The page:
The Liberal government spent $213,500 to defend former veterans affairs minister Seamus O’Regan in a small-claim defamation lawsuit by a veteran O’Regan singled out in an op-ed.

O’Regan was the target of a suit by former air force intelligence officer Sean Bruyea, who alleged O’Regan, now the natural resources minister, defamed him in a 2018 piece in The Hill Times.

In the op-ed, O’Regan accused “individuals like Sean Bruyea” of spreading “mistruths” about a government pension program to “suit their own agenda.” O’Regan’s op-ed was in response to an article by Bruyea criticizing the Liberal government’s plan to handle injured veterans.  

“I’m floored. I feel the government has to defend itself against frivolous claims. This was not a frivolous claim. This person was defamed by a minister and the government spent almost ten times the original claim to defend against it,” said Conservative Senator Don Plett, who requested a disclosure on the costs of the suit and subsequent settlement. 

According to a statement from June 2019, O’Regan and the federal government don’t “admit any liability or wrongdoing” in the settlement agreement.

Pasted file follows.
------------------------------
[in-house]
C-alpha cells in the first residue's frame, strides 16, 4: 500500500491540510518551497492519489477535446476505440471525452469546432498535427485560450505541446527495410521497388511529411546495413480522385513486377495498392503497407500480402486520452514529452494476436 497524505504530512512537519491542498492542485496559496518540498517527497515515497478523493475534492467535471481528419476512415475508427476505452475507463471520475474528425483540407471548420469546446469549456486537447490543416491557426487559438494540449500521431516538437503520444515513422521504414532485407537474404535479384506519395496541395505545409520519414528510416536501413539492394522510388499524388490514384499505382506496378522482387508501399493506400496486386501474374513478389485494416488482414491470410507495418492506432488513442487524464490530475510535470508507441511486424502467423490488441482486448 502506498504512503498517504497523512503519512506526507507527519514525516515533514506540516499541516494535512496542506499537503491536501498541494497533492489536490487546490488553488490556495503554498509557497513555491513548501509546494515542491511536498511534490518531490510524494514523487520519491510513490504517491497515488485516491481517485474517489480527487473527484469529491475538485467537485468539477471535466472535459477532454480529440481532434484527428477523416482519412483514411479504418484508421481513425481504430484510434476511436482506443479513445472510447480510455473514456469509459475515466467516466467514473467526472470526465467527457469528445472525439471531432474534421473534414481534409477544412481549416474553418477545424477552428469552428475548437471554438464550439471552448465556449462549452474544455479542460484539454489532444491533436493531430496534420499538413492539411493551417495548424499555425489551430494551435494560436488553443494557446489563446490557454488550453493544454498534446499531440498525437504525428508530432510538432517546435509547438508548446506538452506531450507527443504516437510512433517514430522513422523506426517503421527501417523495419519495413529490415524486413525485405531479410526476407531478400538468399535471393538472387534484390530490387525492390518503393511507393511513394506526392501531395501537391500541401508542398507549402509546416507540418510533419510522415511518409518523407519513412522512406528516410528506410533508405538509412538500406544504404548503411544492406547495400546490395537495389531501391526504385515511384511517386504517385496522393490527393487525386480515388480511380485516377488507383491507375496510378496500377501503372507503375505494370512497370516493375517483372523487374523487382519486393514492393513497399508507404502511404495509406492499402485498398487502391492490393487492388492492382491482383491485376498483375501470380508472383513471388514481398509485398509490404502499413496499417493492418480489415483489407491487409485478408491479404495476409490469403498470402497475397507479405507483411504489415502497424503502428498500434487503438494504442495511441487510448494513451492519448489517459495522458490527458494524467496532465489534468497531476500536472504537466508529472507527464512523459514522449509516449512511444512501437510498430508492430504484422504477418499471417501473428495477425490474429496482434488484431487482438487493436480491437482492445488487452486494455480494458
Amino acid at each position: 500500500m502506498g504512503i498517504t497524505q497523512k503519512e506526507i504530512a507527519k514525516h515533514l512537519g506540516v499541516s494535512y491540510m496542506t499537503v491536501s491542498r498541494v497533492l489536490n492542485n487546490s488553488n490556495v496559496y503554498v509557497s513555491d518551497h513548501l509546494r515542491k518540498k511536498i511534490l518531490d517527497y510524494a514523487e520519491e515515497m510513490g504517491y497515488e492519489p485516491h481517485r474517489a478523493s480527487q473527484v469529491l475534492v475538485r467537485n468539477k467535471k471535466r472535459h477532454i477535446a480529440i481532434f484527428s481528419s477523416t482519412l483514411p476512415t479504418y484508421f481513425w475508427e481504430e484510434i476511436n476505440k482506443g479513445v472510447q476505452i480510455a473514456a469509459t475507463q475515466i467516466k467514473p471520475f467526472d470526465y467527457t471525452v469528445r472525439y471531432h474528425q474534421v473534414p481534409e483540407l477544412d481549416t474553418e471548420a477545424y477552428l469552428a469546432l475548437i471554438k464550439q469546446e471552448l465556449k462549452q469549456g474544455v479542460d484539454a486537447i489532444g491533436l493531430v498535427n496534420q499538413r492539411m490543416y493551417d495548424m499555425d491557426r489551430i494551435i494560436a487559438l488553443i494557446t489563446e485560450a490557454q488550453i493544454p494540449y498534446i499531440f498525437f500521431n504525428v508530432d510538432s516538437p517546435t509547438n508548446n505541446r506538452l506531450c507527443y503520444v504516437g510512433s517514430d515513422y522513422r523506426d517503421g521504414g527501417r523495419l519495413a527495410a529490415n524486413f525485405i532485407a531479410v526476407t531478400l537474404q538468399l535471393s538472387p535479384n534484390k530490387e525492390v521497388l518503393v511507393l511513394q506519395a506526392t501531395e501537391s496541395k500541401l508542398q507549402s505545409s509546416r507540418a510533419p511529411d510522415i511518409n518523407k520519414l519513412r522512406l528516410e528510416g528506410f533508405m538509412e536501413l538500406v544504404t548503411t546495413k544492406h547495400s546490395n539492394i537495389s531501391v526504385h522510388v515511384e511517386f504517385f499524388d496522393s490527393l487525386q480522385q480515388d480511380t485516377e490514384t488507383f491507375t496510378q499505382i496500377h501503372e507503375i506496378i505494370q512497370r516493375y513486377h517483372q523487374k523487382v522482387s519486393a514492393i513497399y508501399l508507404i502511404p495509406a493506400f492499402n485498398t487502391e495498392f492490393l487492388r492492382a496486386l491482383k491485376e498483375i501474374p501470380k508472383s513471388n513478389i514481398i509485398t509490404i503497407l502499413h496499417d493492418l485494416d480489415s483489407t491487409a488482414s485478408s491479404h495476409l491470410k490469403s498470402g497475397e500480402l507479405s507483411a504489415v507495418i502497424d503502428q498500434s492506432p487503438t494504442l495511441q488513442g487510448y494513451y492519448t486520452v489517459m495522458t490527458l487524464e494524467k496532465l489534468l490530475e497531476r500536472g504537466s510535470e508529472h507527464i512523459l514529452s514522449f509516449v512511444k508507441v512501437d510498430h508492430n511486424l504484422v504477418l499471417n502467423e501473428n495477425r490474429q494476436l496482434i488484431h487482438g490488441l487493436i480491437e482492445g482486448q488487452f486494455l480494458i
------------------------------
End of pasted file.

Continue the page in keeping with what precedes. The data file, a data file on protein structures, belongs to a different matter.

“A settlement has been reached in this case. In keeping with the settlement, we will not be commenting further,” natural resources ministry spokesperson Ian Cameron told the CBC.

Critics have accused the Liberals of ignoring veterans and mishandling disability benefits for those injured in the line of fire. 

Since Trudeau was elected in 2020, Veterans Affairs Canada has struggled with a backlog of benefits applications.

In September, the Parliamentary Budget Office reported that it would take over three years to process all of the claims currently in the backlog. 

“We foresee the backlog will be approximately 40,000 applications by the end of fiscal year 2022,” the PBO wrote in a recent report.

“Our projections show that, without additional resources, the number of pending applications for disability benefits would have reached approximately 140,000 by that time.”

Over the last three years, the backlog ballooned from 20,693 applications to 49,216. The estimated cost of fixing the delay would cost the government an estimated $103 million in additional funding. 

The department has struggled with underfunding despite $105 million of unspent funds earmarked for Veterans Affairs by the Liberals.

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